Dorsey v. Trans Union LLC et al

Filing 61

MEMORANDUM OPINION AND ORDER: The court previously ruled on many aspects of the motion for summary judgment filed by ICS. (Docs. 57 , 58 ). The court reserved ruling on the limited issue of whether the information in dispute i.e., whether Ms. Dorse y owed money to AT&T, is objectively and readily verifiable in the light of the Eleventh Circuit's intervening decision in Holden v. Holiday Inn Club Vacations Inc., 98 F.4th 1359, 1369 (11th Cir. 2024). (Doc. 57 at 1314, 20) (quotation marks omitted). Because Ms. Dorsey has identified alleged inaccuracies in ICS's credit reporting that were objectively and readily verifiable, the court DENIES the remaining part of ICS's motion as to Ms. Dorsey's FCRA claim. As a res ult, ICS's communication is not protected as a matter of law (see doc. 57 at 1920), so the court DENIES the remaining part of ICS's motion as to Ms. Dorsey's FDCPA claim as well. Signed by Judge Annemarie Carney Axon on 7/9/2024. (CLC)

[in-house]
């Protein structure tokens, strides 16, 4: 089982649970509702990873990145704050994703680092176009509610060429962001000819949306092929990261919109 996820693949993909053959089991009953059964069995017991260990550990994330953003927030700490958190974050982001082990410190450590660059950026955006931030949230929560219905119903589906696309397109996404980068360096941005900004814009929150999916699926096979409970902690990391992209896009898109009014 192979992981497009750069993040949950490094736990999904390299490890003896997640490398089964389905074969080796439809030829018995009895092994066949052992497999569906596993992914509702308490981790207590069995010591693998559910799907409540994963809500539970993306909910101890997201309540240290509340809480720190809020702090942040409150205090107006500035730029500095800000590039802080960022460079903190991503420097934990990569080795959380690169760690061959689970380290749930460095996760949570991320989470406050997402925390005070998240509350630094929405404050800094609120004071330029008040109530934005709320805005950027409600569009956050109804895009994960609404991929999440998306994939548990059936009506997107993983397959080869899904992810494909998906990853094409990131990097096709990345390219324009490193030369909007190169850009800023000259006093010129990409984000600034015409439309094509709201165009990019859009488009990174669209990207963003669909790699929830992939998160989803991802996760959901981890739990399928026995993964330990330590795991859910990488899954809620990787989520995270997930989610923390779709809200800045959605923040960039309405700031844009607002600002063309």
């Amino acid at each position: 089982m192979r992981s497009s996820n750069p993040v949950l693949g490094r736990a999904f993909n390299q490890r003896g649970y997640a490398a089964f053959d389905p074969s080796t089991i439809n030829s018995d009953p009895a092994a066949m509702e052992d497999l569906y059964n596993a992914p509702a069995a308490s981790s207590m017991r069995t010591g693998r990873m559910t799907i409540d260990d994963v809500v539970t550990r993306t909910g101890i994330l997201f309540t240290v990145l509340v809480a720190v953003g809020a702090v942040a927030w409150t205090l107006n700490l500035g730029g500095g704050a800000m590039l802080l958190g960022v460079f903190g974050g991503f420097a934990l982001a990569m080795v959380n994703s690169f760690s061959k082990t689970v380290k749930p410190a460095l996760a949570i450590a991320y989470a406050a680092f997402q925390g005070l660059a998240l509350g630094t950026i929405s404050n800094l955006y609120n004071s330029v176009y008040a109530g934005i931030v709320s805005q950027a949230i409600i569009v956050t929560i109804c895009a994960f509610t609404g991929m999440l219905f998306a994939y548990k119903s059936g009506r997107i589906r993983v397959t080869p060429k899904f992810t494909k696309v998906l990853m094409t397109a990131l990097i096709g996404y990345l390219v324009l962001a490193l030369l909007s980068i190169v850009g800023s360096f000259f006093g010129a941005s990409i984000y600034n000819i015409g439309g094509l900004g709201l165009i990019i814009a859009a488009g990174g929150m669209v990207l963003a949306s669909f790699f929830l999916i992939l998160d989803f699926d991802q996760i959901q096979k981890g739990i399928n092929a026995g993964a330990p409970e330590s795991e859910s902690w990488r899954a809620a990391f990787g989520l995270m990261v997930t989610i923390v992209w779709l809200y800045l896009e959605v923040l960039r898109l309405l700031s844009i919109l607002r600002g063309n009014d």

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FILED 2024 Jul-09 AM 08:52 U.S. DISTRICT COURT N.D. OF ALABAMA UNITED STATES DISTRICT COURT FOR THE NORTHERN DISTRICT OF ALABAMA SOUTHERN DIVISION SHARON DORSEY, Plaintiff, v. TRANS UNION, LLC, et al., Defendants. ) ) ) ) ) ) ) ) ) ) Case No.: 2:22-cv-1489-ACA MEMORANDUM OPINION AND ORDER Plaintiff Sharon Dorsey filed a complaint asserting, among other claims, that Defendant IC System, Inc. (“ICS”) violated the Fair Credit Reporting Act (“FCRA”), 15 U.S.C. § 1681s-2(b), (“Count Two”) and the Fair Debt Collections Practices Act (“FDCPA”), 15 U.S.C. §§ 1692d, 1692e (“Count Three”), in its investigation and reporting of a debt AT&T alleged she owed. (Doc. 25 ¶¶ 37–44). The court previously ruled on many aspects of the motion for summary judgment filed by ICS. (Docs. 57, 58). The court reserved ruling on the limited issue of “whether the information in dispute i.e., whether Ms. Dorsey owed money to AT&T, is objectively and readily verifiable” in the light of the Eleventh Circuit’s intervening decision in Holden v. Holiday Inn Club Vacations Inc., 98 F.4th 1359, 1369 (11th Cir. 2024). (Doc. 57 at 13–14, 20) (quotation marks omitted). Because Ms. Dorsey has identified alleged inaccuracies in ICS’s credit reporting that were objectively and readily verifiable, the court DENIES the remaining part of ICS’s motion as to Ms. Dorsey’s FCRA claim. As a result, ICS’s communication is not protected as a matter of law (see doc. 57 at 19–20), so the court DENIES the remaining part of ICS’s motion as to Ms. Dorsey’s FDCPA claim as well. I. BACKGROUND Because this case is before the court on supplemental briefing, the court includes only the facts that are relevant to the matters upon which the court reserved ruling. Accordingly, these are the facts construed in the light most favorable to Ms. Dorsey: In 2018, Ms. Dorsey opened an account with AT&T, but she subsequently learned that the services she sought were unavailable to her. (Doc. 47-1 at 5; doc. 47-2 at 50). Although Ms. Dorsey did not receive those services from AT&T, AT&T billed her monthly for them. (Doc. 47-1 at 5–6; see also doc. 47-4 at 14, 16). When Ms. Dorsey received these monthly bills, she called AT&T to remind them that she did not owe them for the services she did not receive. (Id.). The first three times Ms. Dorsey called AT&T, the representatives she spoke with apologized and indicated that AT&T inadvertently sent the bill to her. (Id.). But the fourth time, the AT&T’s representative’s response was different. (Id. at 7–8). The AT&T representative told Ms. Dorsey that she had an outstanding 2 balance on her bill and she would have to pay that amount “or [her account] would be turned over to a collection company.” (Doc. 47-1 at 7; see also id. at 42). Ms. Dorsey did not pay the outstanding balance. (Id. at 7). And AT&T referred Ms. Dorsey’s account to ICS for debt collection services. (See doc. 47-2 at 23; see also doc. 47-4 at 3). As part of AT&T and ICS’s contract, AT&T refers debts to ICS that are “validly due and owing.” (Doc. 47-4 at 14, 28). When ICS communicates a consumer dispute to AT&T, AT&T remains obligated “to verify the validity of the debt and to keep [ICS] updated” on the debt’s validity. (Id. at 28; see also id. at 26). And ICS reports debts to credit reporting agencies. (See, e.g., doc. 47-2 at 5 ¶ 18). Ms. Dorsey spoke to ICS’s representatives by phone on two occasions. (See id. at 49–61; doc. 47-3 at 21–32). Each time, Ms. Dorsey notified the representative that she disputed owing the debt. (Doc. 47-2 at 51–53; doc. 47-3 at 27–29). And after each call, ICS updated its internal records to reflect that Ms. Dorsey disputed the debt. (Doc. 47-3 at 4 ¶ 13; see doc. 47-2 at 51–53). ICS’s system also automatically communicated the dispute to various credit reporting agencies. (Doc. 47-2 ¶¶ 20, 39). But because Ms. Dorsey’s dispute was verbal and not in writing, ICS did not require a response from AT&T about the dispute. (See doc. 39-2 at 15) (“Answer Not Required”); (doc. 47-4 at 14–15). Instead, ICS assumed, based on AT&T 3 contract to report only “validly due and owing” debts, that Ms. Dorsey did owe the debt. (Doc. 47-4 at 14). Ms. Dorsey also disputed ICS’s credit reporting of the debt to various credit bureaus, which communicated that dispute to ICS. (Doc. 47-3 at 5 ¶ 15; doc. 47-2 at 7 ¶ 28; see also doc. 47-2 at 12, 14; doc. 47-4 at 16, 22). When a consumer disputes ICS’s reporting to a credit reporting agency, ICS’s policy is to “recommunicate” the dispute to the original creditor and see if the creditor updates the file with a balance adjustment or payment information. (Doc. 47-4 at 18; see also id. at 22). Consistent with this policy, ICS sent Ms. Dorsey’s disputes to AT&T. (See id. at 14–16, 18, 26). Because AT&T did not recall the debt, ICS determined that its credit reporting was accurate and that Ms. Dorsey had an outstanding balance with AT&T. (Doc. 473 ¶¶ 15–16; doc. 47-2 at 8 ¶¶ 32–34; see also doc. 47-4 at 22, 24, 26). ICS therefore verified to the credit reporting agency that its reporting was accurate. (Doc. 47-2 at 6 ¶ 24; doc. 47-4 at 8 ¶ 34). II. DISCUSSION ICS moved for summary judgment. (Doc. 38). Summary judgment is appropriate when “the movant shows that there is no genuine dispute as to any material fact and the movant is entitled to judgment as a matter of law.” Fed. R. Civ. P. 56(a). 4 The court reserved ruling on Count Two and on the aspect of Count Three that alleges ICS violated the FDCPA when it reported and verified the debt to a credit reporting agency after she disputed it. (Doc. 57 at 13–14, 20–21). ICS provided supplemental briefing for both claims. (Doc. 59). The court will first explain how ICS has exceeded the scope of the court’s supplemental briefing order. The court will then consider the merits of ICS’s arguments that are appropriately before the court. 1. The Court’s Supplemental Briefing Order (Doc. 57) On summary judgment, ICS argued that the information it provided to credit reporting agencies was accurate because Ms. Dorsey’s dispute was based on a legal dispute instead of a factual inaccuracy. (Doc. 48 at 21–25). The only authorities ICS offered in support of its argument were unpublished decisions by the Eleventh Circuit and district courts. (Id.). After the parties briefed ICS’s motion, the Eleventh Circuit issued its published decision in Holden, 98 F.4th 1359, which clarified the standard for actionable inaccuracy under the FCRA. So the court reserved ruling on the aspect of ICS’s motion that implicated this issue and instructed the parties to provide supplemental briefing as follows: Each brief shall contain: (1) a statement of disputed and undisputed facts limited to the issue of whether the information in dispute i.e., whether Ms. Dorsey owed money to AT&T, is objectively and readily verifiable, and (2) a discussion of the Eleventh Circuit’s decision in Holden and other relevant legal authorities. The parties shall not use this opportunity to expand on arguments the court has already rejected. 5 (Doc. 57 at 13–14) (cleaned up). In its supplemental brief, ICS now argues that summary judgment is appropriate because the evidence Ms. Dorsey relied on during initial briefing (statements made by AT&T employees and evidence that AT&T does not provide service at Ms. Dorsey’s home address) is hearsay or otherwise inadmissible. (Doc. 59 at 6–7). But ICS did not make this argument in its earlier briefing. (See docs. 48, 52). At best, a footnote in its initial brief generally alluded to the inadmissibility of some of Ms. Dorsey’s evidence about where AT&T services were available. (Doc. 48 at 28 n.2). As an initial matter, the court does “not consider substantive arguments made in footnotes.” (Doc. 12 at 14). But even if ICS had not made this challenge in a footnote, the court would not have considered it because it was inadequately briefed. A party must adequately brief an argument by citing authority, referring to the facts of the party’s case, and providing a “meaningful explanation” for how the legal authority applies to the party’s claim. Harner v. Soc. Sec. Admin., Comm’r, 38 F.4th 892, 899 (11th Cir. 2022). “[P]assing references” simply do not suffice. Sapuppo v. Allstate Floridian Ins. Co., 739 F.3d 678, 681 (11th Cir. 2014). And when a party fails to adequately brief an argument, that argument is forfeited. United States v. Campbell, 26 F.4th 860, 873 (11th Cir. 2022) (en banc). 6 ICS asserted only that Ms. Dorsey’s evidence about where AT&T services were available was “irrelevant and inadmissible.” (Doc. 48 at 28 n.2). But ICS did not cite either the evidence or any authority for this position. (See id.); see Harner, 38 F.4th at 899. And ICS provided no explanation—much less a “meaningful” one— for why this evidence was inadmissible. (See doc. 48 at 28 n.2); see Harner, 38 F.4th at 899. Accordingly, ICS forfeited challenging the admissibility of Ms. Dorsey’s evidence on summary judgment. See Campbell, 26 F.4th at 873; see also Offshore Aviation v. Transcon Lines, Inc., 831 F.2d 1013, 1016 (11th Cir. 1987) (observing that in the absence of an objection, inadmissible evidence “could and, if material, should be factored into a summary judgment decision”). 2. ICS’s Arguments The parties devote much of their respective briefs to their own understanding of the Holden decision. (Doc. 59 at 3–4; doc. 60 at 3–5). So the court starts with Holden before turning to the parties’ arguments. a. Holden v. Holiday Inn Club Vacations, Inc., 98 F.4th 1359 (11th Cir. 2024) In Holden, two consumers entered into purchase and finance agreements for timeshares with Holiday, a timeshare company. 98 F.4th at 1363. The agreements required monthly payments and contained a purchaser’s default provision which provided that, in the event of a consumer’s default, the agreement terminated and the parties would “be relieved” of any remaining obligations. Id. (quotation marks 7 omitted). Each consumer defaulted on their purchase agreement obligations. Id. at 1364–65. Each consumer invoked the default provision, contending that the purchase agreements were terminated and that they were relieved of further payment obligations. Id. Holiday disagreed with each consumer’s assessment and reported the delinquent accounts to a credit reporting agency. Holden, 98 F.4th at 1364–65. The consumers disputed the debts to the credit reporting agency, invoking the default provision of the parties’ contract. Id. The credit reporting agency relayed the dispute to Holiday, and Holiday verified the accuracy of its credit reporting. Id. The consumers then filed suit, alleging that Holiday violated the FCRA by reporting inaccurate information, failing to conduct a reasonable investigation, and failing to correct inaccuracies. Id. The Eleventh Circuit held that “a claimed inaccuracy is potentially actionable under” the FCRA when “the information in dispute is objectively and readily verifiable.” Holden, 98 F.4th at 1369 (quotation marks omitted). The consumers’ claims failed to meet that standard because their contractual dispute lacked “a straightforward answer”: Florida state courts had reached conflicting conclusions about whether the default provision at issue excused a consumer’s obligation to keep paying. Id. at 1367–68. And faced with these conflicting conclusions, the alleged inaccuracy of Holiday’s decision that the debts remained outstanding was not objectively and readily verifiable. Id. at 1368. 8 Ultimately, the FCRA requires entities that furnish debt information to credit reporting agencies “to investigate, and even to highlight or resolve, questions of legal significance” because these entities “are qualified and obligated to assess issues such as whether debts are actually due and/or are collectible.” Holden, 98 F.4th at 1368. (quotation marks and emphasis omitted). So “if a legal question is sufficiently settled so that the import on a particular debt is readily and objectively verifiable, the FCRA sometimes requires that the implications of that decision be reflected in credit reports.” Id. (quotation marks omitted). b. Whether Ms. Dorsey’s dispute was readily and objectively verifiable The court reserved ruling on all of Count Two, which is Ms. Dorsey’s FCRA claim, and the part of Count Three in which Ms. Dorsey asserted that ICS violated the FDCPA when it reported and verified her debt to a credit reporting agency despite knowing Ms. Dorsey disputed that debt. (See doc. 57 at 13–14, 19–20). ICS argues that Ms. Dorsey’s claims are not actionable because the AT&T representatives gave Ms. Dorsey mixed messages regarding whether she owed the debt, which demonstrates that the debt was not objectively verifiable. (Doc. 59 at 6). The court rejects this argument. The dispositive question is whether the answer to Ms. Dorsey’s contractual dispute is “objectively and readily verifiable.” Holden, 98 F.4th at 1369 (quotation marks omitted). Unlike in Holden, where state courts had interpreted provisions of 9 a contract in conflicting ways, see 98 F.4th at 1368, the legal standard applicable to this contractual dispute is straightforward. No party disputes that if Ms. Dorsey received services from AT&T, she owed the debt, and if AT&T failed to provide those services, she did not. Ms. Dorsey testified that she did not receive the services from AT&T. (Doc. 47-1 at 5). Taking the facts in the light most favorable to Ms. Dorsey, the answer to the contractual dispute is “objectively and readily verifiable,” Holden, 98 F.4th at 1369 (quotation marks omitted), in Ms. Dorsey’s favor. The court is mindful that ICS is not the original creditor for Ms. Dorsey’s debt. (See doc. 59 at 9–10); see also Milgram v. Chase Bank USA, N.A., 72 F.4th 1212, 1218 (11th Cir. 2023) (“[W]hether the furnisher is an original creditor, a collection agency collecting on behalf of the original creditor, a debt buyer, or a down-the-line buyer can affect how [federal courts] evaluate the reasonableness of its investigation.”) (quotation marks omitted). Perhaps the question would be closer if ICS had contacted AT&T to investigate Ms. Dorsey’s dispute. See id. But here, ICS relied exclusively on AT&T’s contractual obligation to refer debts that were “validly due and owing” and took no further steps. (See doc. 47-4 at 14–16). Although ICS “isn’t the FBI” (id. at 16), ICS is both “qualified and obligated to assess issues such as whether debts are actually due and/or are collectible” when the question is straightforward, Holden, 98 F.4th at 1368 (quotation marks omitted). 10 Accordingly, with the benefit of supplemental briefing, the court DENIES the remaining part of ICS’s motion. III. CONCLUSION The court DENIES the remaining aspects of ICS’s motion for summary judgment. (Doc. 38; see also docs. 57, 58). This case will proceed to trial as to Count Two and Count Three to the extent Ms. Dorsey alleges that ICS violated the FDCPA when: (1) it called Ms. Dorsey to attempt debt collection after receiving notice that she disputed the debt and (2) it reported and verified the debt to a credit reporting agency after she disputed the debt. DONE and ORDERED this July 9, 2024. _________________________________ ANNEMARIE CARNEY AXON UNITED STATES DISTRICT JUDGE 11